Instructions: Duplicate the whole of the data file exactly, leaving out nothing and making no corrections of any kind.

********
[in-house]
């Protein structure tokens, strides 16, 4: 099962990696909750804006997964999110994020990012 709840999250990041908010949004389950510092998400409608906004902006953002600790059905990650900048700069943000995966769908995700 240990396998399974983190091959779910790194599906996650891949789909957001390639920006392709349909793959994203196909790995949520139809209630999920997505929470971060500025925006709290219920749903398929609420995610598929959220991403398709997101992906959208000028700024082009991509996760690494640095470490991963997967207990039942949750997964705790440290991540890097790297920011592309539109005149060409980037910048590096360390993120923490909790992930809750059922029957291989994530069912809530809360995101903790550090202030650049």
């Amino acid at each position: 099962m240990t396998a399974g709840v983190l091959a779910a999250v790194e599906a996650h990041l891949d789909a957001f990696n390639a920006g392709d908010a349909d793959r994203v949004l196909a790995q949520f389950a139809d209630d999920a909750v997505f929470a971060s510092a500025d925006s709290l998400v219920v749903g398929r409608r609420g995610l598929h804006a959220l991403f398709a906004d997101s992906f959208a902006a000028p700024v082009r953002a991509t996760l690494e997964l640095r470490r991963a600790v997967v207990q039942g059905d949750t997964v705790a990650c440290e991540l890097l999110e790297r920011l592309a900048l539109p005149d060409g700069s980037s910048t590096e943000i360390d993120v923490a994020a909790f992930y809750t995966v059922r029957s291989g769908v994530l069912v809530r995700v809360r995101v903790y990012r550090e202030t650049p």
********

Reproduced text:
[in-house]
């Protein structure tokens, strides 16, 4: 099962990696909750804006997964999110994020990012 709840999250990041908010949004389950510092998400409608906004902006953002600790059905990650900048700069943000995966769908995700 240990396998399974983190091959779910790194599906996650891949789909957001390639920006392709349909793959994203196909790995949520139809209630999920997505929470971060500025925006709290219920749903398929609420995610598929959220991403398709997101992906959208000028700024082009991509996760690494640095470490991963997967207990039942949750997964705790440290991540890097790297920011592309539109005149060409980037910048590096360390993120923490909790992930809750059922029957291989994530069912809530809360995101903790550090202030650049």
């Amino acid at each position: 099962m240990t396998a399974g709840v983190l091959a779910a999250v790194e599906a996650h990041l891949d789909a957001f990696n390639a920006g392709d908010a349909d793959r994203v949004l196909a790995q949520f389950a139809d209630d999920a909750v997505f929470a971060s510092a500025d925006s709290l998400v219920v749903g398929r409608r609420g995610l598929h804006a959220l991403f398709a906004d997101s992906f959208a902006a000028p700024v082009r953002a991509t996760l690494e997964l640095r470490r991963a600790v997967v207990q039942g059905d949750t997964v705790a990650c440290e991540l890097l999110e790297r920011l592309a900048l539109p005149d060409g700069s980037s910048t590096e943000i360390d993120v923490a994020a909790f992930y809750t995966v059922r029957s291989g769908v994530l069912v809530r995700v809360r995101v903790y990012r550090e202030t650049p």